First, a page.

POLITICIANS have hit out after it was revealed that Glasgow tourist attractions will be closed to the public during COP26.

We previously reported that six city venues, including Kelvingrove Art Gallery and Museum, will be temporarily shut whilst the climate conference is being held.

Paul Sweeney, MSP, said: “Once again, Glaswegians will be shut out of public venues at the behest of the government”.

He added: “COP26 is increasingly looking like a badly planned vanity project, with key workers announcing strike action while the Scottish Government pontificate about the apparent great work they are doing.

“They commandeer these venues at the drop of a hat but refuse point blank to fund them or maintain them. That means National museums in Edinburgh receive central government funding, while venues of working-class heritage like the People’s Palace are systematically run down.

“If the Government do want COP26 to leave a positive legacy, the minimum they should agree to now is giving the People’s Palace Winter Gardens - derelict since 2018 – the estimated £7m funding needed to restore it.”

Glasgow Life announced that the closures were “to support the delivery of COP26”.

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The charity, that delivers cultural, sporting and learning activities on behalf of Glasgow City Council, stated that People’s Palace will remain closed in the lead up to and during COP26 for essential maintenance.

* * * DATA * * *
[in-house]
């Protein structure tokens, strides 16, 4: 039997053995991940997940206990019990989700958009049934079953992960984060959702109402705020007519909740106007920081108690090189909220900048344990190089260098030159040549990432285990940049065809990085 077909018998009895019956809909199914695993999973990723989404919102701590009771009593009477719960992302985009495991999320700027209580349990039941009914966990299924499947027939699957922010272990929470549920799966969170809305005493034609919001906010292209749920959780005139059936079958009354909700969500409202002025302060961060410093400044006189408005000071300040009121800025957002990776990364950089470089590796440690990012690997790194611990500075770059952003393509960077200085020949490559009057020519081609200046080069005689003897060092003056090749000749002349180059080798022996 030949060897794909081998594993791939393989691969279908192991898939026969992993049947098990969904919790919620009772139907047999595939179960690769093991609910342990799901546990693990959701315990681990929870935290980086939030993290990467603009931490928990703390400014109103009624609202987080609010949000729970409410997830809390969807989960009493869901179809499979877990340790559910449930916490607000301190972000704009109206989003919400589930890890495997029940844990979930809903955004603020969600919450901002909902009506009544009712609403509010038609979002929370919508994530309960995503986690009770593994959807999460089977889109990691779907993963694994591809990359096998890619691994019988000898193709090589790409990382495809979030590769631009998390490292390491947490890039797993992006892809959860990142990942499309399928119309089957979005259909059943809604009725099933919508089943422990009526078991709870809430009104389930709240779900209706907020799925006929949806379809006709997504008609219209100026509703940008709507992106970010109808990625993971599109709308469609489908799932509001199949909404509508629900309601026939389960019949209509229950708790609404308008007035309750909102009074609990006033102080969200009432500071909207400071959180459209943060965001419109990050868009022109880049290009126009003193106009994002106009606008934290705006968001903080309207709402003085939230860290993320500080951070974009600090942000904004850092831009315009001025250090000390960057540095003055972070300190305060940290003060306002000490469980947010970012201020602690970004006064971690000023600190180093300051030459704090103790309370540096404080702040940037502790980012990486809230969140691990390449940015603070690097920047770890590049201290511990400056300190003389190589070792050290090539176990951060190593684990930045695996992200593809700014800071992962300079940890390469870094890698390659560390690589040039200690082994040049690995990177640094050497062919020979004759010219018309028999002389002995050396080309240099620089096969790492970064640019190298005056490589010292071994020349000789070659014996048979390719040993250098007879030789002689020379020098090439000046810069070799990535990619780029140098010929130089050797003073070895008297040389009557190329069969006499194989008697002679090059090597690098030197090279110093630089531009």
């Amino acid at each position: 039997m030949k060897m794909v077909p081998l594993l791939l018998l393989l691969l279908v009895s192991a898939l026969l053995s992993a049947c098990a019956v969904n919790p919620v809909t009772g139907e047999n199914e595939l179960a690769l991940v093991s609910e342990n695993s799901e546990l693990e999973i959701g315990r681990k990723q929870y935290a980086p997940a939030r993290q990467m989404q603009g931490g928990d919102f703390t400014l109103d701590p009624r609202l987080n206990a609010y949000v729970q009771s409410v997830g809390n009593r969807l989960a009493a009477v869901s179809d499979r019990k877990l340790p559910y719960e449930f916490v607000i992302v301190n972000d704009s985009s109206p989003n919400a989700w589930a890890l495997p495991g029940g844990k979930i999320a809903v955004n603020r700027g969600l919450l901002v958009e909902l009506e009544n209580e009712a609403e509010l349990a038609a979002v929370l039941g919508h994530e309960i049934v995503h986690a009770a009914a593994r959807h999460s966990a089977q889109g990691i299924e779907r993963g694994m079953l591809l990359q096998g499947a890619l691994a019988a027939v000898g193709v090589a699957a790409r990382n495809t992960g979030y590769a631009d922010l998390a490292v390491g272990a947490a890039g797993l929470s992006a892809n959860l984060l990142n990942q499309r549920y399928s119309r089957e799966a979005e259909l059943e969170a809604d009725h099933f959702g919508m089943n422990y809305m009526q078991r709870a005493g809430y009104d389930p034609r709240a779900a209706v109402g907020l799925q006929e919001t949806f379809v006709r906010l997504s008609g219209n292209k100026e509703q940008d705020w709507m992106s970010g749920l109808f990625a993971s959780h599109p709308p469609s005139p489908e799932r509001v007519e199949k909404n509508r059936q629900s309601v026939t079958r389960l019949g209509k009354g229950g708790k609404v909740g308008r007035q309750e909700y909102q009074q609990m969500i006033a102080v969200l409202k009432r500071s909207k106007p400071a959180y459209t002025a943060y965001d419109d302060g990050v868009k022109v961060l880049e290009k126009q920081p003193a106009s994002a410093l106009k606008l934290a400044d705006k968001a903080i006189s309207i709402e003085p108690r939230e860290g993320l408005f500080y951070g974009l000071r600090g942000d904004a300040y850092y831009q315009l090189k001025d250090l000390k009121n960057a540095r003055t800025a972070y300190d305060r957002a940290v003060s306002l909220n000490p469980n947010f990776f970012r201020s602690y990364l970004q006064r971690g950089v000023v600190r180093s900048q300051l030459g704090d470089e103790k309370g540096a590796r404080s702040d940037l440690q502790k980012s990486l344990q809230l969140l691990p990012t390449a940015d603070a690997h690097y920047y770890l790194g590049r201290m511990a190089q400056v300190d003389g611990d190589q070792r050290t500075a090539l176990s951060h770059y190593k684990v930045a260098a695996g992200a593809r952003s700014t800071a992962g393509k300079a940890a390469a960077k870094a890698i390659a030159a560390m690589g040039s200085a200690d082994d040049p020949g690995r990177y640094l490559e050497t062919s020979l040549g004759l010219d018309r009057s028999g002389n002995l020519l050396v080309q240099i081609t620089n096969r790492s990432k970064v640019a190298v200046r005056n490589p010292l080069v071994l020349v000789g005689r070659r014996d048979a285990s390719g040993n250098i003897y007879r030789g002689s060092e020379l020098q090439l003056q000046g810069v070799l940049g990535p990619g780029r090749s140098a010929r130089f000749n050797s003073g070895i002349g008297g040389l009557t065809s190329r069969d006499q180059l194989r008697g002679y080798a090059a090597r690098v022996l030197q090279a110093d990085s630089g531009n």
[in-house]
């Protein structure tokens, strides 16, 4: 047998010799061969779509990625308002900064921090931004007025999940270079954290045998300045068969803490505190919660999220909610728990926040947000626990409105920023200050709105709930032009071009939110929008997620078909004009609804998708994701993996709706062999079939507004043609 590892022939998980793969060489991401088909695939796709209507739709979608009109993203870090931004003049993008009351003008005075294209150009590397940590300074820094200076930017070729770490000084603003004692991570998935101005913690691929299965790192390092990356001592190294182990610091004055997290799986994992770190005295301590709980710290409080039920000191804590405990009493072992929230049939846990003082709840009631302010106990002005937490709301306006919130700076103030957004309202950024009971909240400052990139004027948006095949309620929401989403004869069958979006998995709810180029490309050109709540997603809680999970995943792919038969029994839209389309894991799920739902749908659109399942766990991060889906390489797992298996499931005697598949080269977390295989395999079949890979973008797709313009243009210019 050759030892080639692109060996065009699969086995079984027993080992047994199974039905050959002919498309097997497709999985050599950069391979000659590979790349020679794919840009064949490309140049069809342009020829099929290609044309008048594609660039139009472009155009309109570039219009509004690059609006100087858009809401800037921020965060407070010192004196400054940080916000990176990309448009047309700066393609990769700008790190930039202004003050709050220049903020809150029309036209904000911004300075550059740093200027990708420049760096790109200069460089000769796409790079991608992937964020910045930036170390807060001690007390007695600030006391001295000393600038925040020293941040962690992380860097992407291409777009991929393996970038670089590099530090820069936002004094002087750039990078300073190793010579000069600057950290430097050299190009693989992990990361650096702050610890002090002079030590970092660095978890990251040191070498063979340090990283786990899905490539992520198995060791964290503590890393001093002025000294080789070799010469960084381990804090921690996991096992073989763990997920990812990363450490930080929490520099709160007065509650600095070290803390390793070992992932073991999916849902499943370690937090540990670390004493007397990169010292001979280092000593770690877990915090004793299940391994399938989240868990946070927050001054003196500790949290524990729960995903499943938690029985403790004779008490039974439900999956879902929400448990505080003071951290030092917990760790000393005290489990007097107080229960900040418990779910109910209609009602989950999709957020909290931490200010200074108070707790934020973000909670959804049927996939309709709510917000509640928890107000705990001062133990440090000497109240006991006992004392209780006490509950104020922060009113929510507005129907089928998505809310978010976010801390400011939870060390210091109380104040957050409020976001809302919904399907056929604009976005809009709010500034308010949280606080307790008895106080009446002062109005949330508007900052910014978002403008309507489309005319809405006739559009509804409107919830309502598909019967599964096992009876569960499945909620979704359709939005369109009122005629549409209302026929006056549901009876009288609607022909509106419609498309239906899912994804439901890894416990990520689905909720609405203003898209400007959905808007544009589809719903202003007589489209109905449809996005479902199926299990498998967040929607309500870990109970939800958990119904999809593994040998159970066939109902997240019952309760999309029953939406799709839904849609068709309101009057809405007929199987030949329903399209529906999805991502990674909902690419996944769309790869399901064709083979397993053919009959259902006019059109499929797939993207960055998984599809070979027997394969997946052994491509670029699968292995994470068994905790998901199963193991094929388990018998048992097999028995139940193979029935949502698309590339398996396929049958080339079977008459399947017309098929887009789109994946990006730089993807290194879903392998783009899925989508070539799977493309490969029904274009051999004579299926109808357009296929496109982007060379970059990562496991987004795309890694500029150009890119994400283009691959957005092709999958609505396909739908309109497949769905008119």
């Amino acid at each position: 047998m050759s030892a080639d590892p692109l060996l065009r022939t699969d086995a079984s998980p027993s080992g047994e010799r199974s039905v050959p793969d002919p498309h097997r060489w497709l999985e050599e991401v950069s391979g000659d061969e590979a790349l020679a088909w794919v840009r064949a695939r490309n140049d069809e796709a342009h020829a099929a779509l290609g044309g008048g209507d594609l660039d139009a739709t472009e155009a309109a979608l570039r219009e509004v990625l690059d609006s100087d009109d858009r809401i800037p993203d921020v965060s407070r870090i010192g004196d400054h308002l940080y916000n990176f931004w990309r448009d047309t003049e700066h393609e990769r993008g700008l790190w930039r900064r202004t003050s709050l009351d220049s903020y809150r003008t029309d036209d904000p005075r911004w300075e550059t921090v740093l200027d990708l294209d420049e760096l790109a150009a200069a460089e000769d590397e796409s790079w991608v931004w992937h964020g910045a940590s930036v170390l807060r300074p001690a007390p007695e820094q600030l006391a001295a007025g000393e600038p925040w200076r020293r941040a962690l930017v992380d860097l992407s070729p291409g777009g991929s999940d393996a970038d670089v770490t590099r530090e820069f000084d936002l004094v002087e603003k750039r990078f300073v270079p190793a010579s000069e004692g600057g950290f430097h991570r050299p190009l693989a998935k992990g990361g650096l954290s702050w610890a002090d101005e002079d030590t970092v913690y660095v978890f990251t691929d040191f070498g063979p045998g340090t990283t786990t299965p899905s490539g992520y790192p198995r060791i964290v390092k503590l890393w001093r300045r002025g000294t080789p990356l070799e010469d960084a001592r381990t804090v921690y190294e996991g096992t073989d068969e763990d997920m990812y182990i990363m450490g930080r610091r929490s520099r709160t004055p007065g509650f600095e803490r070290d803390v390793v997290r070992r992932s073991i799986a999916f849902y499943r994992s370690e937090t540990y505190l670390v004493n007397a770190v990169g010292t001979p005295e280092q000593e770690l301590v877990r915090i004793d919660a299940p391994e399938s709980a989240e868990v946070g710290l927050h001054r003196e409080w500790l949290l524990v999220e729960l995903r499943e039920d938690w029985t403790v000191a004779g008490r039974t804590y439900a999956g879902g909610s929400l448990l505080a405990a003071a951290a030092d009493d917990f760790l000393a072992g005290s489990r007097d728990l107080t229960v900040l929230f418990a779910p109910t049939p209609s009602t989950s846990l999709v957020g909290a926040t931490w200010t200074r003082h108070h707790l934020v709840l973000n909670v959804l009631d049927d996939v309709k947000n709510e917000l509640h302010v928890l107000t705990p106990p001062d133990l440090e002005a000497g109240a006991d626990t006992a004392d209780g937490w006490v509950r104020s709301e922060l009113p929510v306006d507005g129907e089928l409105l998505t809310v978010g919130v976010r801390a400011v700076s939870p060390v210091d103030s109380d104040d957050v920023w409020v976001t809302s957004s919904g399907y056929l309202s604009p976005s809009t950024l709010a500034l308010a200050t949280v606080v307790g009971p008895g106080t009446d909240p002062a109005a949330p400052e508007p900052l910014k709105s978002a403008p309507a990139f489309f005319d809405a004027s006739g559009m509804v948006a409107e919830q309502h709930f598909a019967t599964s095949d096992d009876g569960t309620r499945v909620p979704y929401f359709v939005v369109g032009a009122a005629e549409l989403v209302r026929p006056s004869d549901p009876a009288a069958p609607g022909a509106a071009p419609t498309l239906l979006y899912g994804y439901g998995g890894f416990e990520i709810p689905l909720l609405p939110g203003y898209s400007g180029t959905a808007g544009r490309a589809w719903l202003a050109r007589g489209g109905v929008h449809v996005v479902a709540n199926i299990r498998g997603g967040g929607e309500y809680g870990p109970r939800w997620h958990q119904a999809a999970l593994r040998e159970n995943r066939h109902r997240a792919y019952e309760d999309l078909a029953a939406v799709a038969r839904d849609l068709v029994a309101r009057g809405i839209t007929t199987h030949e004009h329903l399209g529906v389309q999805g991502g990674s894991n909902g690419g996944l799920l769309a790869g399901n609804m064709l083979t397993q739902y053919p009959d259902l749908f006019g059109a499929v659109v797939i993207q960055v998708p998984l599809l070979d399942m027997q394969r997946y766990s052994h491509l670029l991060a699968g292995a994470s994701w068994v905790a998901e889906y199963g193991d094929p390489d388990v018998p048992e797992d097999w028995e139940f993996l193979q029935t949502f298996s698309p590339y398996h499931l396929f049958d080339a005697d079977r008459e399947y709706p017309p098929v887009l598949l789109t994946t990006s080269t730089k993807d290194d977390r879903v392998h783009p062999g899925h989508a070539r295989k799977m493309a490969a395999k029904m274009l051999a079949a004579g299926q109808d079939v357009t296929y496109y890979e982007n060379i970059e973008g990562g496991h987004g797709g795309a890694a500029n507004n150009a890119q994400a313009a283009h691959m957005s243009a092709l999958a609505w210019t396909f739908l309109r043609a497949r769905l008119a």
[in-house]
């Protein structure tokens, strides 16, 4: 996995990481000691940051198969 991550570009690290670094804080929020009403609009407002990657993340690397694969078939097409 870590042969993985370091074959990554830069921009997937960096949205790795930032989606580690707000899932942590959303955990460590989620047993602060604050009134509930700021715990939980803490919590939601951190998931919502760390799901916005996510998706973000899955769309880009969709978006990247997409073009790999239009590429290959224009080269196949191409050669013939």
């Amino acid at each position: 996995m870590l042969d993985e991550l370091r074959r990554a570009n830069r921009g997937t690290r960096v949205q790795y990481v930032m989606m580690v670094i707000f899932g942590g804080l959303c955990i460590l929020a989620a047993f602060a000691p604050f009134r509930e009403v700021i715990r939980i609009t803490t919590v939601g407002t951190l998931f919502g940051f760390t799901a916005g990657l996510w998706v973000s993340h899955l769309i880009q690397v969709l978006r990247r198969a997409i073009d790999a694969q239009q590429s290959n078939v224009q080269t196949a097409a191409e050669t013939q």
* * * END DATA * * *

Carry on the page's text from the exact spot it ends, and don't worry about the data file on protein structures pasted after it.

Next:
Meanwhile, the Riverside Museum will be closed between October 23 and November 15, Kelvin Hall will be shut between October 28 and November 1, and Kelvingrove Art Gallery and Museum will be closed between October 28 and November 14.

Kelvingrove Lawn Bowls and Tennis Centre will be shut between October 31 and November 2, and the Gallery of Modern Art (GoMA) will keep its doors closed between October 31 and November 14.

Councillor Eva Murray said: “I think it’s important that we strive for a balance which ensures the least amount of disruption but also allows more equal access.”

In a statement on its website, Glasgow Life says all closure dates are inclusive and subject to change as requirements around COP26 and the security operation for the event continue to evolve.

It went on to say: “While COP26 will inevitably impact on city operations and business continuity during the event, it is our intention across the wider venues they have reopened to minimise disruption and operate business as usual.”

A Scottish Government spokesperson said: “The operation of these venues is a matter for Glasgow Life.”